EagleView has specialized in automating manual processes through SaaS technology solutions for over five years. The company invented patented software that produces 3D models resulting in aerial roof and wall measurement reports that are extremely accurate and detailed. As the market leader in both the construction and insurance markets, EagleView continues to introduce innovation not only in construction and the insurance claims vertical but also in underwriting, estimating and disaster response.
Pictometry invented the technology behind aerial oblique image capture. As the market leader for over 12 years in the government space, the company also services the infrastructure and commercial industries. Providing powerful high-resolution aerial imagery and analytical tools for assessment, public safety, emergency response and overall visualization needs, Pictometry continues to offer one-of-a-kind solutions.
The beginning of EagleView is really the story of two creative brothers-in-law: Dave Carlson, who was working in Southern California as a roofing contractor, and Chris Pershing, a software engineer in Seattle. In 2006, Dave struggled with the process of measuring roofs accurately and safely. In addition to sharing a family relationship, both Chris and Dave share something else. They both have a passion for solving problems and they continually ask, "Is there a better way". As Chris and Dave discussed the challenges of accurately measuring roofs, they began researching to see if simple, accurate technology was available for determining roof measurements. They discovered that software did not exist and so they began collaborating on ways to create new technology to produce a remote roof measurement using available photography.
Chris started by using his wife’s ornamental birdhouses as models to prototype software that would create a 3D model of roofs using photographs. It was a collaborative process with Chris refining the prototypes using feedback from Dave's field experience and measurements taken on actual roofs. After many months of collaboration, the two brothers-in-law had created some extremely accurate software and quickly filed a software patent.
EagleView was launched in February 2008 as the first remote aerial roof measurement service in history! The idea immediately caught on with roofing contractors throughout the country as they recognized the time savings, increased safety benefits and how the EagleView reports were increasing their job closing rates.
Insurance companies and adjusters were soon embracing EagleView as they too saw the benefits to an accurate, third-party report in the event of a claim. By the time EagleView was less than a year old, it had become the industry standard in aerial roof measurements.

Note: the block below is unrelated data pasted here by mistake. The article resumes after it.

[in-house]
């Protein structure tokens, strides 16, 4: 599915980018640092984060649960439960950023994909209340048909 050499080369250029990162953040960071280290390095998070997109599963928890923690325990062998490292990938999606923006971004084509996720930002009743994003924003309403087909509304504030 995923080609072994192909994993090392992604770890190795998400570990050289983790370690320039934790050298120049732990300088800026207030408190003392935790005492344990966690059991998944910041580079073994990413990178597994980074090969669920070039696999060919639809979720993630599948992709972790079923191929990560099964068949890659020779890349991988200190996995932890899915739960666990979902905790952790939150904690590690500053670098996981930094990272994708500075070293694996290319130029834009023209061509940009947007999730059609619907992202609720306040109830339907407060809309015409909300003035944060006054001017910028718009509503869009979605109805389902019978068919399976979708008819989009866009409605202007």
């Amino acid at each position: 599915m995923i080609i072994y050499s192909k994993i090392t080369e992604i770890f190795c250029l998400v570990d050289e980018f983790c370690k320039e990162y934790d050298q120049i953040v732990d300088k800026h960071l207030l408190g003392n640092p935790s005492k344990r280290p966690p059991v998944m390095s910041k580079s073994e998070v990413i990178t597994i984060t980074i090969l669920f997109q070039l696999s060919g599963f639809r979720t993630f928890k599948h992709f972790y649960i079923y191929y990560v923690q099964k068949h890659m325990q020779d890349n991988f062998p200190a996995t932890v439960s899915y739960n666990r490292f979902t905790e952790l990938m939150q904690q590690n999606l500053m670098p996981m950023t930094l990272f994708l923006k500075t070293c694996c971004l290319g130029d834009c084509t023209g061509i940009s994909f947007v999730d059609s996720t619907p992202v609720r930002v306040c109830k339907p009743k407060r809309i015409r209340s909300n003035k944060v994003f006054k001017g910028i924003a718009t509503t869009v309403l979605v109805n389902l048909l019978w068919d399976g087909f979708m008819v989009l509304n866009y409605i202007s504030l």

Dave and Chris were instrumental in the early success of EagleView's launch. Their vision and inspiration helped create what is now arguably one of the most successful technology companies in America. Dave has since moved on to his next venture, but still remains involved with EagleView as a shareholder and in a consulting capacity. Chris is currently EagleView's Chief Technology Officer and continues to drive the creation of new software and technologies that keep EagleView on the forefront of the industry.
On December 13, 2011, EagleView's first U.S. patent was issued, fulfilling and validating the development and leadership of the technology invented by Chris Pershing and Dave Carlson. A second U.S. patent issued on March 27, 2012, a third on May 1, 2012 and the fourth on June 26, 2012. As CTO of EagleView, Chris continues to create new software with several additional patents pending. EagleView is committed to developing progressive technology that automates manual activities in the construction and insurance industries and is expanding this concept to several new industries.
EagleView is focused on providing the highest accuracy, scalability and efficiency with a large team of software developers and hundreds of highly trained spatial recognition technicians to create the most accurate reports and measurements available today.
In the late 1980’s, while capturing street side imagery of every parcel in Rochester, John Ciampa, a professor at the Rochester Institute of Technology (RIT), had an idea. Why not photograph buildings obliquely from the air and geo-reference the images so that parcels could be identified? There was only one issue. The industry was almost exclusively looking straight down when capturing aerial imagery – any oblique photographs that were being captured were largely just that: photographs.